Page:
Scientists believe Earth's land is coming together again to form a supercontinent

Virgin Radio

6 Oct 2022, 12:42

Earth's continents

Credit: Getty

Scientists have revealed they believe all land on Earth is coming together slowly to form one big supercontinent.

Researchers are predicting that all the planet’s continents are going to move towards each other over the next 300 million years to form a new supercontinent called Amasia.

A new study published in the National Science Review, scientists at Curtin University have conducted research into the future of Earth’s terrain to see what it might look like in years to come.

Using 4D geodynamic modelling of the Earth’s tectonic plates, lead author Chuan Huang and their team want to work out why previous supercontinents, like Pangea Ultima and Novopangea, formed in a differently in the past.

According to their research, there are two main routes previous masses of land are thought to have formed through, called introversion or extroversion.

Introversion is when land masses come together and close off an internal body of water or ocean which has formed due to a previous supercontinent breaking apart.

Extroversion is when the continents form over the former superocean.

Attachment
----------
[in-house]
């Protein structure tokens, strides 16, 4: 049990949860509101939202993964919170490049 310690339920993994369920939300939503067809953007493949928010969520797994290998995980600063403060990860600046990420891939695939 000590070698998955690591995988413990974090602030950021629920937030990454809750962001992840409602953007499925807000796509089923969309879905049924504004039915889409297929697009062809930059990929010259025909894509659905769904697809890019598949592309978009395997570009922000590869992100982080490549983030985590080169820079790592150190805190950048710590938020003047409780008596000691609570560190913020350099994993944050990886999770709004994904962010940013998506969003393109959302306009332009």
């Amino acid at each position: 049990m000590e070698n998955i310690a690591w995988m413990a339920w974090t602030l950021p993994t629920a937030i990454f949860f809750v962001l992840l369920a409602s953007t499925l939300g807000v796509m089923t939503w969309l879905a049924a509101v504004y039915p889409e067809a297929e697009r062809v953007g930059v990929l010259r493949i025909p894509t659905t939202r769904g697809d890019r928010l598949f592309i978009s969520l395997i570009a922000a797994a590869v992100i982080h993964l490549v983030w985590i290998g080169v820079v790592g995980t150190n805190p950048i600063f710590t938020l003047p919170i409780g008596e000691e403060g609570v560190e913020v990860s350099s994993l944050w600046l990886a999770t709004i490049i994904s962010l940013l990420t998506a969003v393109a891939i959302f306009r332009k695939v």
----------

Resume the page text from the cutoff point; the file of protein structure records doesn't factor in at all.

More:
Credit: Getty

Scientists are trying to figure out which of these options is more likely to happen next to determine what Earth may look like in the future.

It seems the team at Curtin University have cracked it and according to their research, extroversion is the most probably outcome for the next supercontinent.

Speaking about the discover, Huang said: "Over the past two billion years, Earth’s continents have collided together to form a supercontinent every 600 million years, known as the supercontinent cycle.

"This means that the current continents are due to come together again in a couple of hundred of million years’ time."

He added the new supercontinent would see Australia coming together with Asia and explained: "The resulting new supercontinent has already been named Amasia because some believe that the Pacific Ocean will close (as opposed to the Atlantic and Indian oceans) when America collides with Asia.

"Australia is also expected to play a role in this important Earth event, first colliding with Asia and then connecting America and Asia once the Pacific Ocean closes."

We’ve still got roughly 300 million years before this happens though, so you won’t be seeing our new supercontinent anytime soon.